With root crops, reach for the vegetable brush, not the peeler. (Barbara Damrosch)

Beauty may not be skin deep, but when it comes to fruits and vegetables, skin is good. There lies a medicine chest of antioxidants, vitamins, fiber, phytonutrients and minerals.

An apple’s bright exterior may attract the eye and protect the flesh inside, but it’s more than just packaging. It contains quercetin, a fabulous flavonoid that’s great for the heart and hard on allergies and that douses the fire of inflammation.

Okay, the health rhetoric is a bit overheated these days, and it’s hard to know what’s hype and what’s not. But from all I’ve heard, it’s foolish to peel and discard the skin of produce unless there’s a reason. Pesticide residue would be one, unless you buy organic or grow your own. I admit that I peel apples when making a pie, for a nicer texture, but with baked apples, I owe it to my body to eat them skin and all.

Fruit skins vary in their appeal. Plum skin can be bitter, but the ripe flesh makes up for that. Kumquats are tart inside, but their thin, tender skin is sugar-sweet. Citrus peels are cooked and made into a sweetened marmalade, or turned into thin strips with a zester to season a variety of dishes: lemon zest in a creamy pasta sauce, for example, or orange zest in a daube (a beefy French stew). After eating an orange for dessert, I often nibble the rind, dipped in turbinado sugar.

Supposedly, the peel of a black, overripe banana is edible and nutritious, and I’d eat one if forced. Apparently, it contains an antidepressant, so maybe that would cheer me up.

Most vegetable skin is fine if scrubbed clean with a stiff brush. There’s no reason to discard potato skins except that they won’t go through the holes in a ricer, and even then you can add them back in. Why throw out a food item that is sold by itself as a side dish, topped with bacon, sour cream and cheese?

Parsnips and carrots need peeling only if unusually grimy or scarred. Turnips and rutabagas need no peeling if they’re young. Beets I do peel if used raw. But cooking softens the skin, so it can usually be left on, though it tends to slip off of its own accord.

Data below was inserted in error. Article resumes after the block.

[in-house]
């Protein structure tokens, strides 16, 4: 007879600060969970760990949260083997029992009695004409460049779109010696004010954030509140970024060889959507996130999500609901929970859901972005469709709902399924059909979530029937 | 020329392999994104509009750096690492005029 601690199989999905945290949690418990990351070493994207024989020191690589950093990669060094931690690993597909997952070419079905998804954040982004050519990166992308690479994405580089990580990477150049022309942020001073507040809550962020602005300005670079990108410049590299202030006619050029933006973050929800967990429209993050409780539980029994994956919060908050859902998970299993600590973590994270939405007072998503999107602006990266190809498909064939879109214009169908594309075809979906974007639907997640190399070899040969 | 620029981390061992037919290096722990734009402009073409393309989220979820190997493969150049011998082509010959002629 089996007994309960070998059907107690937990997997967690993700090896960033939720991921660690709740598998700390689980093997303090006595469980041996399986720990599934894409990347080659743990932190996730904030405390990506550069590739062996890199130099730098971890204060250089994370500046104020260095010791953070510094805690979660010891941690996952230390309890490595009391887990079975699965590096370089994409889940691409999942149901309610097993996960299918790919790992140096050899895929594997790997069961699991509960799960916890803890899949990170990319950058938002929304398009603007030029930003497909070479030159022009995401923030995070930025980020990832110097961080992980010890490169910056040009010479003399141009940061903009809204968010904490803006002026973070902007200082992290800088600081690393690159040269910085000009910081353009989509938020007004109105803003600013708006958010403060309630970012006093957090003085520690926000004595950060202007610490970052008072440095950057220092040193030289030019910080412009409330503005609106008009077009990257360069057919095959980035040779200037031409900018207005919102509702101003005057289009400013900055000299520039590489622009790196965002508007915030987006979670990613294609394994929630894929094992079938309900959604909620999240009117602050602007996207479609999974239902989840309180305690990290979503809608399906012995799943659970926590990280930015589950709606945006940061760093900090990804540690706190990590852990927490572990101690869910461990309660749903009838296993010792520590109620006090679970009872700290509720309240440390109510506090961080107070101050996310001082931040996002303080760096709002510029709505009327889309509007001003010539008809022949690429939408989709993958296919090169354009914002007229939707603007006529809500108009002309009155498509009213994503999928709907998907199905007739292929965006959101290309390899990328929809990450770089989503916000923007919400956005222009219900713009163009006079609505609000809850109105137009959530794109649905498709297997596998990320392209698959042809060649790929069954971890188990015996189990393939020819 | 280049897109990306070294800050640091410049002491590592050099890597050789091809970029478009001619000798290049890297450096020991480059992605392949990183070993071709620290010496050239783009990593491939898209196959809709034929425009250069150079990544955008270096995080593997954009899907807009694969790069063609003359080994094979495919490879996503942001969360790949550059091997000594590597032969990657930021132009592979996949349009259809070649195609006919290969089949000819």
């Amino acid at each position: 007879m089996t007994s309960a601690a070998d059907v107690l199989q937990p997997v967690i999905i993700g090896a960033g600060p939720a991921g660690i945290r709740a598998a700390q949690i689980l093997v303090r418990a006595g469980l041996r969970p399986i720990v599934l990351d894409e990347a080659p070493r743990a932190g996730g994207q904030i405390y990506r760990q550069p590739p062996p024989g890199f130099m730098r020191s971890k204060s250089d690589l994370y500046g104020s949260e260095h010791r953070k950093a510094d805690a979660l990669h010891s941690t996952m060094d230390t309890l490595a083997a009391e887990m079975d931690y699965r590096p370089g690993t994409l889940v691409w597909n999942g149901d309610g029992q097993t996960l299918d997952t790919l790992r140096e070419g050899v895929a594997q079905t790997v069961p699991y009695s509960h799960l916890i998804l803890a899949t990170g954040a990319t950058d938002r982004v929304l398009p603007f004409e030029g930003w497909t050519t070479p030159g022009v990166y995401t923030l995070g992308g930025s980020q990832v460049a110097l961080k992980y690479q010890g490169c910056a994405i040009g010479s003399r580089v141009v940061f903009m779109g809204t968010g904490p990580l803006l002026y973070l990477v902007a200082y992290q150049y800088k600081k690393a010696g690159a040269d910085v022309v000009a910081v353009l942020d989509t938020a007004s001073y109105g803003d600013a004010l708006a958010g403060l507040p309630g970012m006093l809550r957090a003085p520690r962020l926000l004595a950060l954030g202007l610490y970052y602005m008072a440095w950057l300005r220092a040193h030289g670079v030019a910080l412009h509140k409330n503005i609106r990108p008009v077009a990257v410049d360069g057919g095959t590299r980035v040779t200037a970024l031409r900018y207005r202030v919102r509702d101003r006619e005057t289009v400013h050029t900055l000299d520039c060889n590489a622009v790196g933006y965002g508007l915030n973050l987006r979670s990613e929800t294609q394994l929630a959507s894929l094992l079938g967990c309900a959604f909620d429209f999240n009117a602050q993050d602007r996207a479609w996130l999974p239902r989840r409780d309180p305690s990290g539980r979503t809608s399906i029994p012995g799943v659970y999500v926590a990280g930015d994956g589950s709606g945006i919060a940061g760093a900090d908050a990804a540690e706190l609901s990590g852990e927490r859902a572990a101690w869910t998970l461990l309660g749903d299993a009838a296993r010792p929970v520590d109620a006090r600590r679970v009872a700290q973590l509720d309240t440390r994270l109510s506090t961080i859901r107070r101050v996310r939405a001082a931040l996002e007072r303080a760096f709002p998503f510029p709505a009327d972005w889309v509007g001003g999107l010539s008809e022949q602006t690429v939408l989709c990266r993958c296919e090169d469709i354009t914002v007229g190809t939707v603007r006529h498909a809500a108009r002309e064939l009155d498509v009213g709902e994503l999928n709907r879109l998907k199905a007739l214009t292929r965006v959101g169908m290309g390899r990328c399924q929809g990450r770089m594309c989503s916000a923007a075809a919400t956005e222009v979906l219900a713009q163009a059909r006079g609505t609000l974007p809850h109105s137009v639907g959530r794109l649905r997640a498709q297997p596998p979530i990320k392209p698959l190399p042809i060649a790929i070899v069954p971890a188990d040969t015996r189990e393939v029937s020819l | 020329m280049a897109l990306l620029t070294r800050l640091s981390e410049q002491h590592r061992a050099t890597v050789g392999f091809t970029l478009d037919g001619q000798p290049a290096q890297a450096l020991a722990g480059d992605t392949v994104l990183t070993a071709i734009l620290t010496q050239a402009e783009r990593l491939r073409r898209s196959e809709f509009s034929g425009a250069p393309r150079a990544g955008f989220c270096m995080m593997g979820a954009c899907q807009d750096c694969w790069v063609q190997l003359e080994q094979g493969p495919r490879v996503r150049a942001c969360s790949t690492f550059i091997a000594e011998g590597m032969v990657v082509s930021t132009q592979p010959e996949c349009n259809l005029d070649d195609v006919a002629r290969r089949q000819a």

We take for granted that snap beans and edible-pod peas are eaten skin and all, though the pods of both are discarded after the seeds fully mature. Beans at the in-between stage, when the seeds are formed but not yet hard, vary as to type. Italian Romano beans have pods that often can be cooked to a wonderful tenderness. An heirloom variety named Garden of Eden can be eaten whole even when a foot long. Many cucumber varieties can be eaten unpeeled, too.

The skin of ancho peppers is sometimes bitter, which may be why they’re often roasted over coals and placed in a paper bag to steam, for easy skin removal. People sometimes slit corn kernels and press out the creamy pulp to avoid eating the presumably indigestible skin. But I’m for fiber, and the skin is often where the best fiber lies. Eggplant? It has delicious skin, and I would relish its chewiness even if it weren’t a source of the antioxidant nasunin. And until I go for a PhD in vegetable chemistry, that’s reason enough for me.

More from Home and Garden:

Pick your picnic style for a relaxing, Instagram-worthy summer afternoon

How we control a pest in our garden without the use of pesticides

Peony passion: A garden icon blooms anew in the age of social media

Damrosch is the author of “The Four Season Farm Gardener’s Cookbook.”